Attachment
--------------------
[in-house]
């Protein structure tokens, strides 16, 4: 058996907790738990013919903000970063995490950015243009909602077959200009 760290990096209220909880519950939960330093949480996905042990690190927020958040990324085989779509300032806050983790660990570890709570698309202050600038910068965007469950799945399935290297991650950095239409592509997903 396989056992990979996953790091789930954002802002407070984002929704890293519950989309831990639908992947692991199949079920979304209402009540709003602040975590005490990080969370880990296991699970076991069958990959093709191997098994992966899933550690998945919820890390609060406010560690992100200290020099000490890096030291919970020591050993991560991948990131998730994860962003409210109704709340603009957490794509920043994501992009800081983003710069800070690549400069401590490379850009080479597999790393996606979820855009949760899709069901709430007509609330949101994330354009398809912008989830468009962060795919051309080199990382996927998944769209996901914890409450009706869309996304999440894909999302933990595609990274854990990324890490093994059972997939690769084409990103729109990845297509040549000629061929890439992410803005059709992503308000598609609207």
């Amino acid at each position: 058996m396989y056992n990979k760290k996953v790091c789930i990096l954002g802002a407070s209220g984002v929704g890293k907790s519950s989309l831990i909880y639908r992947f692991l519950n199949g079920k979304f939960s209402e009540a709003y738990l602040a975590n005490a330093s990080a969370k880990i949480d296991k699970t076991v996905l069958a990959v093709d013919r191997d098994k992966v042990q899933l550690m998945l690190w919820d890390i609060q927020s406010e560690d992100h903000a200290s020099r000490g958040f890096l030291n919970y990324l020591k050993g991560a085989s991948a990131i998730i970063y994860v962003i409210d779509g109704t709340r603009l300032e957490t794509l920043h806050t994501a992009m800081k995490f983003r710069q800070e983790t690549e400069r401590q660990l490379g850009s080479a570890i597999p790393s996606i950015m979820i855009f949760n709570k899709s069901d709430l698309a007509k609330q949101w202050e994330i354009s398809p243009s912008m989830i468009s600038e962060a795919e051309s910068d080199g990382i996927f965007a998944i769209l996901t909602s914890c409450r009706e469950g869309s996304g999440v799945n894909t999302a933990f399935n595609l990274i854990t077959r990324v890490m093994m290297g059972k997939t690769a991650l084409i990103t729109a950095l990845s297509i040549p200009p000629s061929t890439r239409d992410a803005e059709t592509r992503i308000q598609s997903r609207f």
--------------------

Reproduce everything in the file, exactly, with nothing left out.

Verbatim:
[in-house]
């Protein structure tokens, strides 16, 4: 058996907790738990013919903000970063995490950015243009909602077959200009 760290990096209220909880519950939960330093949480996905042990690190927020958040990324085989779509300032806050983790660990570890709570698309202050600038910068965007469950799945399935290297991650950095239409592509997903 396989056992990979996953790091789930954002802002407070984002929704890293519950989309831990639908992947692991199949079920979304209402009540709003602040975590005490990080969370880990296991699970076991069958990959093709191997098994992966899933550690998945919820890390609060406010560690992100200290020099000490890096030291919970020591050993991560991948990131998730994860962003409210109704709340603009957490794509920043994501992009800081983003710069800070690549400069401590490379850009080479597999790393996606979820855009949760899709069901709430007509609330949101994330354009398809912008989830468009962060795919051309080199990382996927998944769209996901914890409450009706869309996304999440894909999302933990595609990274854990990324890490093994059972997939690769084409990103729109990845297509040549000629061929890439992410803005059709992503308000598609609207």
């Amino acid at each position: 058996m396989y056992n990979k760290k996953v790091c789930i990096l954002g802002a407070s209220g984002v929704g890293k907790s519950s989309l831990i909880y639908r992947f692991l519950n199949g079920k979304f939960s209402e009540a709003y738990l602040a975590n005490a330093s990080a969370k880990i949480d296991k699970t076991v996905l069958a990959v093709d013919r191997d098994k992966v042990q899933l550690m998945l690190w919820d890390i609060q927020s406010e560690d992100h903000a200290s020099r000490g958040f890096l030291n919970y990324l020591k050993g991560a085989s991948a990131i998730i970063y994860v962003i409210d779509g109704t709340r603009l300032e957490t794509l920043h806050t994501a992009m800081k995490f983003r710069q800070e983790t690549e400069r401590q660990l490379g850009s080479a570890i597999p790393s996606i950015m979820i855009f949760n709570k899709s069901d709430l698309a007509k609330q949101w202050e994330i354009s398809p243009s912008m989830i468009s600038e962060a795919e051309s910068d080199g990382i996927f965007a998944i769209l996901t909602s914890c409450r009706e469950g869309s996304g999440v799945n894909t999302a933990f399935n595609l990274i854990t077959r990324v890490m093994m290297g059972k997939t690769a991650l084409i990103t729109a950095l990845s297509i040549p200009p000629s061929t890439r239409d992410a803005e059709t592509r992503i308000q598609s997903r609207f």